The opposite of should.

The word “should” is designed to make people feel they need fixing before they even realise they are broken. In fact, an awful lot of people are doing an awful lot of what they think they “should”, when in fact, what they were doing in the first place was fine.

Loving people where – and for whom – they are right now is the key to helping them. Really helping them.

We are all on a healing journey. But I find so many people are ignoring the true source of their pain and have taken up practices and habits which do nothing to help that pain, but which are simply a distraction and a kind of occupational therapy. Because someone those things or that thing was something they *should* do.

Go to church. Read the bible every day. Get up and pray at 5am. Walk 5kms. Eat macro, bio, organic, paleo. Activate your almonds. Elevate your heart rate. Eliminate toxic thoughts. Read this book. Volunteer at that shelter. Take a class. Give all your money away. Save all your money. Live simply. Get rich. Get out more. Keep yourself unstained by the world. Blah, blah, blah. Should, should should.

Being mindful of who and where you truly are right now in this time and place will do more to show you what you need, where you’re wounded and how you’re broken than any sermon, self-help book or entrepreneur with a gadget or gimmick.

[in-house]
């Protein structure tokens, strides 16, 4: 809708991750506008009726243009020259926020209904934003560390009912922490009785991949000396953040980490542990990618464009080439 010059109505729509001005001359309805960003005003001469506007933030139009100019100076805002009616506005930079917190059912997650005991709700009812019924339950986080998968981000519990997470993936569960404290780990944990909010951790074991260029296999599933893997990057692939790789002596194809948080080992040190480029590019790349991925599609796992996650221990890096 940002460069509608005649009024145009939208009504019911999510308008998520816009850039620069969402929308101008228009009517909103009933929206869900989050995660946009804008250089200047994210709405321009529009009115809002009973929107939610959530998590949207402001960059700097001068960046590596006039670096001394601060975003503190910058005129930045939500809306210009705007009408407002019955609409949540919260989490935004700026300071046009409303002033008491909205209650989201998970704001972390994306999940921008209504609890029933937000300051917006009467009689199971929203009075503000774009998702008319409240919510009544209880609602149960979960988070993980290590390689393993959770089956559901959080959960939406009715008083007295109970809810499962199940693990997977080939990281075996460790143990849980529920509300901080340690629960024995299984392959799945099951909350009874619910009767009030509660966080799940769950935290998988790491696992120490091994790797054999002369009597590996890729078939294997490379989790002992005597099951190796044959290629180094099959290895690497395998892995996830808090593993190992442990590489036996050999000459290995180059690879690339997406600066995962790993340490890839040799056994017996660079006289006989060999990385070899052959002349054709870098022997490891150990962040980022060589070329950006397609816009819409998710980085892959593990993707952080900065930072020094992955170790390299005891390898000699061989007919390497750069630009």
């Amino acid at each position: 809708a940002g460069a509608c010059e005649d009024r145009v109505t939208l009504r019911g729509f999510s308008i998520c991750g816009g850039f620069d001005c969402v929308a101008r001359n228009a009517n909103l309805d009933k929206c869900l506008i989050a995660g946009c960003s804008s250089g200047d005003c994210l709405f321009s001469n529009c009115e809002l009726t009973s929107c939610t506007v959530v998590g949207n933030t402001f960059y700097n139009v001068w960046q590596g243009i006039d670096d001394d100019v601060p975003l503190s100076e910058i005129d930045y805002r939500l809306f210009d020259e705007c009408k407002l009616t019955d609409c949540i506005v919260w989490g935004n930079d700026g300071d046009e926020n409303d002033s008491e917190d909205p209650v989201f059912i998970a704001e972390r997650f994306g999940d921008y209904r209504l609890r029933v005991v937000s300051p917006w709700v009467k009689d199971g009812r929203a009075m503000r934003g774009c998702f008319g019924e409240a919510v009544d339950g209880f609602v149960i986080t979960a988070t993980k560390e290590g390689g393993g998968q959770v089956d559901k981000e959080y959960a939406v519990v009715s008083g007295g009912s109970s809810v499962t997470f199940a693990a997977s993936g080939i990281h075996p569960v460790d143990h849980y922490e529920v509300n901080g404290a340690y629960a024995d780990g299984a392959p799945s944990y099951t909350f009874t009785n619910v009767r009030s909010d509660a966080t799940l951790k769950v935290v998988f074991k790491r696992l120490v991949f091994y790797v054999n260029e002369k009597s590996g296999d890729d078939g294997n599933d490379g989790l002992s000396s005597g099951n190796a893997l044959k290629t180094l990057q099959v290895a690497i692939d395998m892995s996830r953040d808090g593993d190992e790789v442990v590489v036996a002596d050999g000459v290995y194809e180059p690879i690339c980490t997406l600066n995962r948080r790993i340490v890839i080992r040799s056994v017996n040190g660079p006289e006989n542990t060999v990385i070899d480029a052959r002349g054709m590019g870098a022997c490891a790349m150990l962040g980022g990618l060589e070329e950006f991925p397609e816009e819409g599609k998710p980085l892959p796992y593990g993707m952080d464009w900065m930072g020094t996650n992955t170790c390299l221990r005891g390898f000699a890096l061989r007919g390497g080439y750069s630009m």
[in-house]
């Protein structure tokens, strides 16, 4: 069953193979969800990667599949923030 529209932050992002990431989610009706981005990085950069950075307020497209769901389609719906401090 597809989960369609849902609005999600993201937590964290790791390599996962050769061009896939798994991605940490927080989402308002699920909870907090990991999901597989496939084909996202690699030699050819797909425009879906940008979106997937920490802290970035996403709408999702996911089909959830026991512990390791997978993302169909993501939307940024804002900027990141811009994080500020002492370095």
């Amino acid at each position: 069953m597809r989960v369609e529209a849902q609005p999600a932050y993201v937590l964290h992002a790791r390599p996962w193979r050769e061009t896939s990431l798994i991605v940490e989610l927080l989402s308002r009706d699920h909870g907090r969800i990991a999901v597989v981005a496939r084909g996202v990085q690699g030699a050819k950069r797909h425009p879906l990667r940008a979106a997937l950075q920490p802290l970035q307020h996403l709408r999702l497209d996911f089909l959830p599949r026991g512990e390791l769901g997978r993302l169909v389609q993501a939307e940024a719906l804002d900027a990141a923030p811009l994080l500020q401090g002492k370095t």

“You are here.”

This is what God says. His love shines on us and shows us everything we need to know. It illuminates the dark places. Bathed in His love, all our beautiful selves with all the wounds and cracks and failures and sorrows can be clearly seen. This is where you are. This is who you are. This is what is. And I love you. These are His words to us.

God never says you “should” do something. He says, “This is what is. This is who I am. This is who you are.” The rest is up to He and we.

If we never changed, He’d not love us less. If we choose to change, He is there to help us do it.

To use the word “should” is to assume you, fellow human being, have the whole, entire and intimate measure of another person. It’s to assume you know exactly why someone does what they do, and doesn’t do what they don’t do. It’s basically to presume everyone is exactly like you.

In fact, everyone is exactly like themselves. And the way you are now is just, well, the way you are now.

Not better than, not worse than, just… the way you are now.

You’re on a journey, on a trajectory. Of healing, knowledge, intimacy, knowledge, all that. No one has arrived, and we all help each other along, as brothers and sisters under His love.

To say to someone “you should” is to say “I have arrived.” No, you haven’t. You’re not there. And our job isn’t to try pull people up to our highest level.

It’s to help lift them up to theirs.

In love, Jo xxx

3 thoughts on “The opposite of should.

  1. Wow, I love this one Jo! Exactly right- we are what we are, God loves us right where we are. It’s that simple.
    Thanks for the reminder

  2. Thanks for sharing these helpful insights, Jo. It reminds me of how limiting our thinking, language and life experience can become when we rely too much on being told what to do. When we believe in ‘should’ or ‘musts’, we often lose belief in ourselves and the power of love to heal, to help and to create hope. We can also become highly reactive rather than responsive in our relationships – again limiting how much we can learn, share and grow together.

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